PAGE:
The Ramaphosa Presidency has been praised for its handling of the coronavirus pandemic, but the compensating measures that accompany it are inadequate to protect much of the population
The recent Pretoria High Court ruling on the right of expatriates to vote in the next elections is highly problematic.
Some time ago, in mid-2004, there was a glimmer of hope that the national Treasury might be gearing up to finally take on the issue of excessive market power in South Africa’s banking sector. There are numerous manifestations of this problem, but it is painfully obvious to most of us in the area of banking charges.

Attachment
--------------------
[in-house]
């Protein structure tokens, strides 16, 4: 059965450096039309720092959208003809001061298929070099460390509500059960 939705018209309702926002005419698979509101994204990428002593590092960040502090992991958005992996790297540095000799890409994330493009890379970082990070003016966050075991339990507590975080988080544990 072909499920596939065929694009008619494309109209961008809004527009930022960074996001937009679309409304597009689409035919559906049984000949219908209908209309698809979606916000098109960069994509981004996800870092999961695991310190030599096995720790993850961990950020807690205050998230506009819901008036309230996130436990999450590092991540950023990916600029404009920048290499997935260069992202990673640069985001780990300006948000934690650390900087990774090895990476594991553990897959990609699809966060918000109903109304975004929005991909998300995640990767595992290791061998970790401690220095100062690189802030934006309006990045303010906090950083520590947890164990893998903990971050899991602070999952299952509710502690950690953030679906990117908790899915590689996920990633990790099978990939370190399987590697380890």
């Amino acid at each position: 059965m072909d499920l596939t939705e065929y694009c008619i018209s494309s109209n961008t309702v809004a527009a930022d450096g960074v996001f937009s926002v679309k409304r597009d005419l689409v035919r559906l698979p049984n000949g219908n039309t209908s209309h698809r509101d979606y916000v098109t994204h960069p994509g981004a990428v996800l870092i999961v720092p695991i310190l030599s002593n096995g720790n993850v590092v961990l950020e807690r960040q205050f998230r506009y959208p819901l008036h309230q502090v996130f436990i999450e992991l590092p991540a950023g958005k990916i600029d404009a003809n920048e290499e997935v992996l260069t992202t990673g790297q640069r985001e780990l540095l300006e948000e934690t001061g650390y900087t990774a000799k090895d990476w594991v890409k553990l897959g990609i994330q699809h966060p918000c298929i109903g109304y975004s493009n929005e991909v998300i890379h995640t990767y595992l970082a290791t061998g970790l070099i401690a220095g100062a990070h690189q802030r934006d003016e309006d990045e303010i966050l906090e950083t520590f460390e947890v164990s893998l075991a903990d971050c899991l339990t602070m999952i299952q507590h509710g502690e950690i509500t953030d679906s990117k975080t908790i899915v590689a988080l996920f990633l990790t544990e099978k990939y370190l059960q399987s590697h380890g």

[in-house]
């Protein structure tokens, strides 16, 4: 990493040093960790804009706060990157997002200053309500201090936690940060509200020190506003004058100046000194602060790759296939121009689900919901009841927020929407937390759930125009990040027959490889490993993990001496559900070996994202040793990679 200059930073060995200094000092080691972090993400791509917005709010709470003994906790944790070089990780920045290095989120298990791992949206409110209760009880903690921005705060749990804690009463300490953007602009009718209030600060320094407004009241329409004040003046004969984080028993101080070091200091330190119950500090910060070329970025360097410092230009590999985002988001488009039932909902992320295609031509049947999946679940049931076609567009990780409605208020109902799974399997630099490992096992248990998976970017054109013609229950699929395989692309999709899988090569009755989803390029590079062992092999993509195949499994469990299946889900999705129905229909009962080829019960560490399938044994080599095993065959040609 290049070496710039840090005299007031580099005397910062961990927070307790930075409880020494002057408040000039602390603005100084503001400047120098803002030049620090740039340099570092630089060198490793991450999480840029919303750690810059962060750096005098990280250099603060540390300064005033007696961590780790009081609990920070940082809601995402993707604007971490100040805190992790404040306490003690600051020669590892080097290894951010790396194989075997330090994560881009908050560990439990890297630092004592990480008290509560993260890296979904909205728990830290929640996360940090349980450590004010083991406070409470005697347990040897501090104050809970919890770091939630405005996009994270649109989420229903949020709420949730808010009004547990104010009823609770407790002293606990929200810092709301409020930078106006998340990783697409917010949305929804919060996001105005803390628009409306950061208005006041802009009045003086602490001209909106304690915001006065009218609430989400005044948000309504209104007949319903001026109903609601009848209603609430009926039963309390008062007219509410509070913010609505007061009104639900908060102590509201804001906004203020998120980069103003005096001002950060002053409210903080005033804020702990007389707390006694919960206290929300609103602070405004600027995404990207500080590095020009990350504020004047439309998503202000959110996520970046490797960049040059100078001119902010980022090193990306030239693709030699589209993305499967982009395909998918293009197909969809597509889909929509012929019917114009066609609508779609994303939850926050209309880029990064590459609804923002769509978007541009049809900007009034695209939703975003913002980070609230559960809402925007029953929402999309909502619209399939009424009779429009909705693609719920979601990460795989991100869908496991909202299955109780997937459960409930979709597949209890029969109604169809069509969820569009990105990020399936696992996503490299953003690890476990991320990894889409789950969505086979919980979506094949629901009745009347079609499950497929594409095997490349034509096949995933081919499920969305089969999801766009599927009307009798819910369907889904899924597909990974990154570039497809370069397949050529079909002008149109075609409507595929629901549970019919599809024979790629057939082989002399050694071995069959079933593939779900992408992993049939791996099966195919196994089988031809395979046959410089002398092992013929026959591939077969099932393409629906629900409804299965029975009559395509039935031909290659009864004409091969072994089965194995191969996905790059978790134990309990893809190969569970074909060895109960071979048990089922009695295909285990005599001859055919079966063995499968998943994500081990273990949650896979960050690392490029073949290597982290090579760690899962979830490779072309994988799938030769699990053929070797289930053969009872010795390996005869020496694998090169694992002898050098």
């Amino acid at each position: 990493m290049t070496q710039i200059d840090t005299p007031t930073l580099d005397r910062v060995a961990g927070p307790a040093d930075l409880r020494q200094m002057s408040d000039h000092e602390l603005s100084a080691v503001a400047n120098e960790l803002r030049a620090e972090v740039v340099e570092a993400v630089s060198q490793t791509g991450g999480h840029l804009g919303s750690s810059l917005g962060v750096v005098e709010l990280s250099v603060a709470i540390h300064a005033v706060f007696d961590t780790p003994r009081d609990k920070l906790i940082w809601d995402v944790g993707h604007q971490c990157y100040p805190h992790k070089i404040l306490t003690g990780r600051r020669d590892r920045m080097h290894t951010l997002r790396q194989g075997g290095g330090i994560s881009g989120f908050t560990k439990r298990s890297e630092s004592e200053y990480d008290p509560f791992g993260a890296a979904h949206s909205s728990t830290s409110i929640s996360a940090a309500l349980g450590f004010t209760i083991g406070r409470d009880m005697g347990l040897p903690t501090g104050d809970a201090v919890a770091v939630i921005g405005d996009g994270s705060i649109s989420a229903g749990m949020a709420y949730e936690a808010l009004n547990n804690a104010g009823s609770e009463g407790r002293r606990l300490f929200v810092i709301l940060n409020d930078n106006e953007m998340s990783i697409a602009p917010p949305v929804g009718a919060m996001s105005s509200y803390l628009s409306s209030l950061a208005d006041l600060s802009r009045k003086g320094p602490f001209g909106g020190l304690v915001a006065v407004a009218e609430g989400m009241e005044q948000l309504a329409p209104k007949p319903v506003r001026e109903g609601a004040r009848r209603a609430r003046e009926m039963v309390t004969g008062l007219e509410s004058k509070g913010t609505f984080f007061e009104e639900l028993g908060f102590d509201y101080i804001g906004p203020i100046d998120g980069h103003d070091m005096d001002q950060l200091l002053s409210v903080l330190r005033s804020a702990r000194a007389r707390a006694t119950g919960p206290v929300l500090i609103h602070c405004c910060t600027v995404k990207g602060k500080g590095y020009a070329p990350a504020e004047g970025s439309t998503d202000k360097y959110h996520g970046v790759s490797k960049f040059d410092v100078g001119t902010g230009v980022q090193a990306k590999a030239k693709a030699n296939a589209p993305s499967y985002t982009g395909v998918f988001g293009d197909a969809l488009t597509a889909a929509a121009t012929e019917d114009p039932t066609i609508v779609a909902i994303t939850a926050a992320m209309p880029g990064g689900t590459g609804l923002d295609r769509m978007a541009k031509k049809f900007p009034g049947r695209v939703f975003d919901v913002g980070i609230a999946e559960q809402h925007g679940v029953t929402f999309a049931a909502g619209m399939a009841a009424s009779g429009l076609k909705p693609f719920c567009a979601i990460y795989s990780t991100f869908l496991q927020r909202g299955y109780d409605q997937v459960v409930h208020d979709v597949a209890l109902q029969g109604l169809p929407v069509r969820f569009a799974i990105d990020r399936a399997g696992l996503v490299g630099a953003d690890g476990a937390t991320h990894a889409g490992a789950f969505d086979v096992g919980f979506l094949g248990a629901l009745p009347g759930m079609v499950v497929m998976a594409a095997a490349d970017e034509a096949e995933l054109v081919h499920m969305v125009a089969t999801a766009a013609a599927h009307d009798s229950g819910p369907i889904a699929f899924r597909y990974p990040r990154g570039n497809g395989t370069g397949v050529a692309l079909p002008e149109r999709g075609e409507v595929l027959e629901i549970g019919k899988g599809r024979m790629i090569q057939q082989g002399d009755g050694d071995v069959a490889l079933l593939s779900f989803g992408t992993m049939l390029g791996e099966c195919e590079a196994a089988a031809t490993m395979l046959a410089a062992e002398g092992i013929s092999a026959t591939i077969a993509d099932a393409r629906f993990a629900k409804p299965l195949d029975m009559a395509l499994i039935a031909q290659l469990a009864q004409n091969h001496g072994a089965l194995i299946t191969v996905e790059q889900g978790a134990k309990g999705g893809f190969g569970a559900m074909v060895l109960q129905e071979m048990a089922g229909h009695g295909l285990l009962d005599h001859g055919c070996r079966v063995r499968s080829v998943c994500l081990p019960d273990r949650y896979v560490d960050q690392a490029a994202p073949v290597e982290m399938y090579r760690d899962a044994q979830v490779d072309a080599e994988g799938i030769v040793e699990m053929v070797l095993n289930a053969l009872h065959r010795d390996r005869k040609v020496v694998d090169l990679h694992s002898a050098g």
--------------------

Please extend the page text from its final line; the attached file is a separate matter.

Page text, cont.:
The so-called blood transfusion scandal illustrates precisely why we need technocrats and why it can be dangerous to air technocratic arguments in public — there should not be a simple opposition to technocracy, as argued in a recent M&G supplement. In many instances, there is little room for misinterpretation of statistics, as the process of interpretation is itself just a conversion of the statistics into a different form.
Those worst affected by Aids need much more than anti-retrovirals. If the money is available it should arguably be spent on extending social welfare, basic services and supporting subsistence agriculture as well as boosting prevention programmes if we really want to help those worst affected by HIV/Aids.